Here is a timeline of the shooting at the historic Emanuel AME Church in downtown Charleston, South Carolina:
JUNE 17, 2015
Dylann Roof arrives at Emanuel AME Church in Charleston, South Carolina, in a dark Hyundai sedan. He enters the church through a side entrance and spends about an hour with parishioners attending a Bible study.
About 9 p.m.
The gunman pulls out a concealed handgun and begins shooting, killing nine parishioners. A police document says he stood over a witness and made a racially inflammatory remark.
Charleston police post a tweet saying they are responding to a shooting at the church, an hour later describing the suspect as a white male, approximately 21 years old, slender build and wearing a gray sweat shirt, blue jeans, Timberland boots and clean shaven.
JUNE 18, 2015
Before 1 a.m., Charleston Mayor Joseph P. Riley confirms that nine people are dead in a shooting at the church. State Sen. Clementa Pinckney, who was pastor of the church, was among the people killed.
Charleston Police Chief Greg Mullen says the FBI will be involved in the investigation and that police consider the shooting a hate crime.
President Barack Obama expresses anger, sadness and heartache at the church shooting that left nine dead. He says it shows the need for a national reckoning on gun violence in America.
The names of those killed are released. They are: Pinckney 41; Cynthia Hurd, 54; Tywanza Sanders, 26; Sharonda Singleton, 45; Myra Thompson, 59; Ethel Lance, 70; Susie Jackson, 87; the Rev. Daniel Simmons Sr., 74; and DePayne Doctor, 49.
A friend of Roof’s, Joey Meek, says Roof had told him recently that black people were taking over the world and that something needed to be done for the white race.
JUNE 19, 2015
South Carolina Gov. Nikki Haley says the gunman in the Emanuel AME shootings should get the death penalty.
The head of the National Association for the Advancement of Colored People calls the slayings an act of “racial terrorism” and says the Confederate flag flying on the South Carolina Capitol grounds in Columbia needs to come down.
Roof makes his first court appearance, with victims’ relatives making tearful statements, offering him forgiveness.
JULY 10, 2015
South Carolina permanently lowers the Confederate flag from Statehouse grounds where it has flown atop the dome or on the grounds for five decades. After five years of saying it was a settled issue, Republican Gov. Nikki Haley pushed for the swift removal of the flag after the church shootings, and the Legislature agreed.
SEPT. 3, 2015
State prosecutor Scarlett Wilson announces she will seek the death penalty against Roof for nine counts of murder, calling it the ultimate crime that deserves the ultimate punishment. A date has not been set for that trial.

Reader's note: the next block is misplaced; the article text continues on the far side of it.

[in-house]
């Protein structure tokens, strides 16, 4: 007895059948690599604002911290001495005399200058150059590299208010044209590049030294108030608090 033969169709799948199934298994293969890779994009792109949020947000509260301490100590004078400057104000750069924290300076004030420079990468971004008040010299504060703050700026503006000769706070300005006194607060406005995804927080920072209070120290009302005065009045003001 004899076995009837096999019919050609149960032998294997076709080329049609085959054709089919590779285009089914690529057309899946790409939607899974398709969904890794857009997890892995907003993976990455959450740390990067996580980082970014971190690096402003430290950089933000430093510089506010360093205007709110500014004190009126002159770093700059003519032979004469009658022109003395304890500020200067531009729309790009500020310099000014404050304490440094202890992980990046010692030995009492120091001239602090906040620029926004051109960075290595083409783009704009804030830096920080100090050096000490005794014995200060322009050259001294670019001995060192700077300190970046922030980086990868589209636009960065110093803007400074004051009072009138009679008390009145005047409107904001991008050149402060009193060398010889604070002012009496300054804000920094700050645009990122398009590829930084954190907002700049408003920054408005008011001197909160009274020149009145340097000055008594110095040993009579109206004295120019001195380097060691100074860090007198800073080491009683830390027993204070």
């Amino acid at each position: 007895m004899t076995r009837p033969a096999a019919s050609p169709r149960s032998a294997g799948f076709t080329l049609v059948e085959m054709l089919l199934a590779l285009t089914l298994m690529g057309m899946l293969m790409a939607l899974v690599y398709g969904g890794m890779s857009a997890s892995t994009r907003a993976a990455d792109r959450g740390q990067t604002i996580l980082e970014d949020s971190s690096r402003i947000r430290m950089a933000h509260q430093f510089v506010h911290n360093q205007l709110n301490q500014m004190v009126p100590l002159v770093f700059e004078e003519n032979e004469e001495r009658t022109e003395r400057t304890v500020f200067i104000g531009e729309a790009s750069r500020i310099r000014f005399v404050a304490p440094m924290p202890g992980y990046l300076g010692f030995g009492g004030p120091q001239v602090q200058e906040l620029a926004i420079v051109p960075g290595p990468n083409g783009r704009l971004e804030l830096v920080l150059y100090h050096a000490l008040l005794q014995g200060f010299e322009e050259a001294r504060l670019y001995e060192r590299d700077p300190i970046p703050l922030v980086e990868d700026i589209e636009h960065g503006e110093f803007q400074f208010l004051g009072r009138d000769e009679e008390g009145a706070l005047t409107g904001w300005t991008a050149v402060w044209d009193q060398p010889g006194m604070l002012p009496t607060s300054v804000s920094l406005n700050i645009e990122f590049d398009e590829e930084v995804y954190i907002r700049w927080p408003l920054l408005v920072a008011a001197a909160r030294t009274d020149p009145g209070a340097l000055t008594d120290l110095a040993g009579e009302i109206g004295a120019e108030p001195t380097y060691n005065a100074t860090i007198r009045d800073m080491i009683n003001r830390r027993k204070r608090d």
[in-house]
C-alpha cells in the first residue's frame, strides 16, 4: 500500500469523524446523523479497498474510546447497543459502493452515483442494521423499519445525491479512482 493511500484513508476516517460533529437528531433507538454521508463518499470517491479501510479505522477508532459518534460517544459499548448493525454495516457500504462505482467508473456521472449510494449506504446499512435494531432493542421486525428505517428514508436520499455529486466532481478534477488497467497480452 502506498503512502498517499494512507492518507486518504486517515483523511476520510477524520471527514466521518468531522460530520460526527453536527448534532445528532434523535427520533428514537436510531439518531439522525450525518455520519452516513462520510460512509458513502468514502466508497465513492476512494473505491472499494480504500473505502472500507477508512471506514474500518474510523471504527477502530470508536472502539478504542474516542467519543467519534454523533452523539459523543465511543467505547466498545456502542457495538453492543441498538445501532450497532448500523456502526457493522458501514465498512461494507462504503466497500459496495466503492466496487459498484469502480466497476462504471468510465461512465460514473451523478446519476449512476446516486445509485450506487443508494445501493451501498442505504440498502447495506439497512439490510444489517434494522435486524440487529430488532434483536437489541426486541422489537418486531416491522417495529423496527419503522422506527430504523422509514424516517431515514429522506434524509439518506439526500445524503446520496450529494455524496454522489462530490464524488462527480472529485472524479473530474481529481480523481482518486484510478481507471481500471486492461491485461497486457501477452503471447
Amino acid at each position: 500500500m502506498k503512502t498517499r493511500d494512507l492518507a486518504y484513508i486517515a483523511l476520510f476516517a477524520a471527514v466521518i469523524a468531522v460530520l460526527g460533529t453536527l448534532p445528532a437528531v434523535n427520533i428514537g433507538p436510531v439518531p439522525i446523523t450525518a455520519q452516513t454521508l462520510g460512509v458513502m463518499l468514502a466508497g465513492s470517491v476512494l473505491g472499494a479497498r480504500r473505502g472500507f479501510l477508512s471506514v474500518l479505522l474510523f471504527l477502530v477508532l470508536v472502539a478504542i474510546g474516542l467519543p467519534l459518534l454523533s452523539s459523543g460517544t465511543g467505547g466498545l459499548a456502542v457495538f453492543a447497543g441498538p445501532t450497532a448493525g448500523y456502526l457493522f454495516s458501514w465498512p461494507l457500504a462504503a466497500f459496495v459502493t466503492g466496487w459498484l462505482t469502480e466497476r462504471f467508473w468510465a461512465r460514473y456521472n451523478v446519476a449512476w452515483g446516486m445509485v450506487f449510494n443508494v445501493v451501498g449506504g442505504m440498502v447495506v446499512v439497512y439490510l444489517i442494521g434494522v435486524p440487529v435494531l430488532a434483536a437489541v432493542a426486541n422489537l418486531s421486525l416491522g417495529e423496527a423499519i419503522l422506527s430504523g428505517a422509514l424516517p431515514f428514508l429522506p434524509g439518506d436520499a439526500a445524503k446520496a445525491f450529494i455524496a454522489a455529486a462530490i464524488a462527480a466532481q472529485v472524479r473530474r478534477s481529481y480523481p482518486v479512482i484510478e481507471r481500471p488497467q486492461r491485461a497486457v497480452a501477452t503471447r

SEPT. 17, 2015
Roof’s friend Joey Meek is arrested on a charge he lied to federal investigators. An indictment said Meek told an FBI agent he didn’t know specifics of Roof’s plans when he really did. In April, he pleads guilty. He does not testify at Roof’s trial and is awaiting sentencing.
MAY 24, 2016
U. S. Attorney General Loretta Lynch announces federal prosecutors will seek the death penalty.
AUG. 4, 2016
A black inmate chases down Roof as he goes to the shower at the Charleston County jail and punches him several times. Roof has bruises on his face and back, but decides not to press charges.
NOV. 25, 2016
U. S. District Judge Richard Gergel rules Roof is competent to stand trial. Roof’s lawyers asked for what turned into a two-day hearing after he told them he wanted to be his own lawyer.
DEC. 15, 2016
Federal jury finds Roof guilty on all 33 counts, including hate crimes and obstruction of religion.
JAN. 2, 2017
Judge holds a second, closed-door competency hearing for Roof, over objection from several media outlets including The Associated Press. After the hearing, Gergel rules Roof is competent both to stand trial for sentencing and to represent himself.
JAN. 4, 2017
Jurors return to Charleston’s federal courthouse, where Roof’s sentencing trial begins with opening statements from prosecutors and Roof himself, who uses his time to briefly tell the jury he has no psychological problems and asks them to forget what they’ve previously heard from his lawyers. Over the next four days, prosecutors call more than two dozen witnesses, most of whom are relatives of the slain who give emotional testimony.
JAN. 10, 2017
Jurors deliberate Roof’s fate for about three hours before returning a verdict of death.